Beware when the great God lets loose a thinker on this planet. Then all things are at risk. It is as when a conflagration has broken out in a great city, and no man knows what is safe, or where it will end. There is not a piece of science but its flank may be turned to-morrow; there is not any literary reputation, not the so-called eternal names of fame, that may not be revised and condemned. The very hopes of man, the thoughts of his heart, the religion of nations, the manners and morals of mankind are all at the mercy of a new generalization. Generalization is always a new influx of the divinity into the mind. Hence the thrill that attends it.
Valor consists in the power of self-recovery, so that a man cannot have his flank turned, cannot be out-generalled, but put him where you will, he stands. This can only be by his preferring truth to his past apprehension of truth, and his alert acceptance of it from whatever quarter; the intrepid conviction that his laws, his relations to society, his Christianity, his world, may at any time be superseded and decease.
There are degrees in idealism. We learn first to play with it academically, as the magnet was once a toy. Then we see in the heyday of youth and poetry that it may be true, that it is true in gleams and fragments. Then its countenance waxes stern and grand, and we see that it must be true. It now shows itself ethical and practical. We learn that God is; that he is in me; and that all things are shadows of him. The idealism of Berkeley is only a crude statement of the idealism of Jesus, and that again is a crude statement of the fact that all nature is the rapid efflux of goodness executing and organizing itself. Much more obviously is history and the state of the world at any one time directly dependent on the intellectual classification then existing in the minds of men. The things which are dear to men at this hour are so on account of the ideas which have emerged on their mental horizon, and which cause the present order of things, as a tree bears its apples. A new degree of culture would instantly revolutionize the entire system of human pursuits.
Conversation is a game of circles. In conversation we pluck up the termini which bound the common of silence on every side. The parties are not to be judged by the spirit they partake and even express under this Pentecost. To-morrow they will have receded from this high-water mark. To-morrow you shall find them stooping under the old pack-saddles. Yet let us enjoy the cloven flame whilst it glows on our walls. When each new speaker strikes a new light, emancipates us from the oppression of the last speaker, to oppress us with the greatness and exclusiveness of his own thought, then yields us to another redeemer, we seem to recover our rights, to become men. O, what truths profound and executable only in ages and orbs, are supposed in the announcement of every truth! In common hours, society sits cold and statuesque. We all stand waiting, empty,—knowing, possibly, that we can be full, surrounded by mighty symbols which are not symbols to us, but prose and trivial toys. Then cometh the god and converts the statues into fiery men, and by a flash of his eye burns up the veil which shrouded all things, and the meaning of the very furniture, of cup and saucer, of chair and clock and tester, is manifest. The facts which loomed so large in the fogs of yesterday,—property, climate, breeding, personal beauty and the like, have strangely changed their proportions. All that we reckoned settled shakes and rattles; and literatures, cities, climates, religions, leave their foundations and dance before our eyes. And yet here again see the swift circumspection! Good as is discourse, silence is better, and shames it. The length of the discourse indicates the distance of thought betwixt the speaker and the hearer. If they were at a perfect understanding in any part, no words would be necessary thereon. If at one in all parts, no words would be suffered.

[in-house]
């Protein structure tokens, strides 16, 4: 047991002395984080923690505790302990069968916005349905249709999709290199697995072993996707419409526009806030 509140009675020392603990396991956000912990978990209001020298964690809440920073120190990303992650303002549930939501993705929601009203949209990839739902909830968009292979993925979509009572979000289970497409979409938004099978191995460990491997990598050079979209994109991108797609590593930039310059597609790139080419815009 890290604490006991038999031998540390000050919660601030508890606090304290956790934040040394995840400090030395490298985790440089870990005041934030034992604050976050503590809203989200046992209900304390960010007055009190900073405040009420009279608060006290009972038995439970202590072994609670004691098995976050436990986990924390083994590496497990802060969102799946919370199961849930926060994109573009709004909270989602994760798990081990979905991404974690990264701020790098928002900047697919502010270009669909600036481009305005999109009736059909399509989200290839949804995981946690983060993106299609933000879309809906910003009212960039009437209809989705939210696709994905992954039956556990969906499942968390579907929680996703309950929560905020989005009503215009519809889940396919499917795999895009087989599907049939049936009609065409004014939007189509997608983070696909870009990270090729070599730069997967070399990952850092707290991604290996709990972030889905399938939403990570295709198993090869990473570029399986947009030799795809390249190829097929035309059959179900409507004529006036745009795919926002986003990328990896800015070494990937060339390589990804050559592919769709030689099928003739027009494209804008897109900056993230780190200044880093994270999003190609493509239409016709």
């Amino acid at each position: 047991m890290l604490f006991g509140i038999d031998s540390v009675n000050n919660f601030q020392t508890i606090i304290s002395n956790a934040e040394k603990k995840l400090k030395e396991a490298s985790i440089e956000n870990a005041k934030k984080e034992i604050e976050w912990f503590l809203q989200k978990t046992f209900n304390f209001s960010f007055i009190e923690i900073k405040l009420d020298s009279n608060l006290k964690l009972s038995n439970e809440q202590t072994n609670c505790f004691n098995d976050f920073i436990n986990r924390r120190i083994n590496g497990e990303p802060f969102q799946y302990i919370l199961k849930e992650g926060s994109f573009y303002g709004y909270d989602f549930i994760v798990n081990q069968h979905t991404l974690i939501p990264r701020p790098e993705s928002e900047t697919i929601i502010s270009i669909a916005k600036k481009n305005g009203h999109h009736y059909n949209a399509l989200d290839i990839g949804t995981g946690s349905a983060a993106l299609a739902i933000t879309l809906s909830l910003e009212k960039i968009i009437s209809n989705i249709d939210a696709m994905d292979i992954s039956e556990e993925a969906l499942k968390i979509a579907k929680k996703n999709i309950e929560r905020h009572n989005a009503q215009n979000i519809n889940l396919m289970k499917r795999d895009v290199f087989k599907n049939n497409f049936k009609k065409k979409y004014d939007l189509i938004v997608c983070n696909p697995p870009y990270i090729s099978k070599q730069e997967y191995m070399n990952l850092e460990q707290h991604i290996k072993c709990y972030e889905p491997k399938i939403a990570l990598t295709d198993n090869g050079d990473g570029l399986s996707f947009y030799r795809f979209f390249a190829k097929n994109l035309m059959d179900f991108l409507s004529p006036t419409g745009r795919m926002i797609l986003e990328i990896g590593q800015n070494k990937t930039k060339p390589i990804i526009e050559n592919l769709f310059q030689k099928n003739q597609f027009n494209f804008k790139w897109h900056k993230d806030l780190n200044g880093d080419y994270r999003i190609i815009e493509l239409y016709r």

Literature is a point outside of our hodiernal circle through which a new one may be described. The use of literature is to afford us a platform whence we may command a view of our present life, a purchase by which we may move it. We fill ourselves with ancient learning, install ourselves the best we can in Greek, in Punic, in Roman houses, only that we may wiselier see French, English and American houses and modes of living. In like manner we see literature best from the midst of wild nature, or from the din of affairs, or from a high religion. The field cannot be well seen from within the field. The astronomer must have his diameter of the earth's orbit as a base to find the parallax of any star.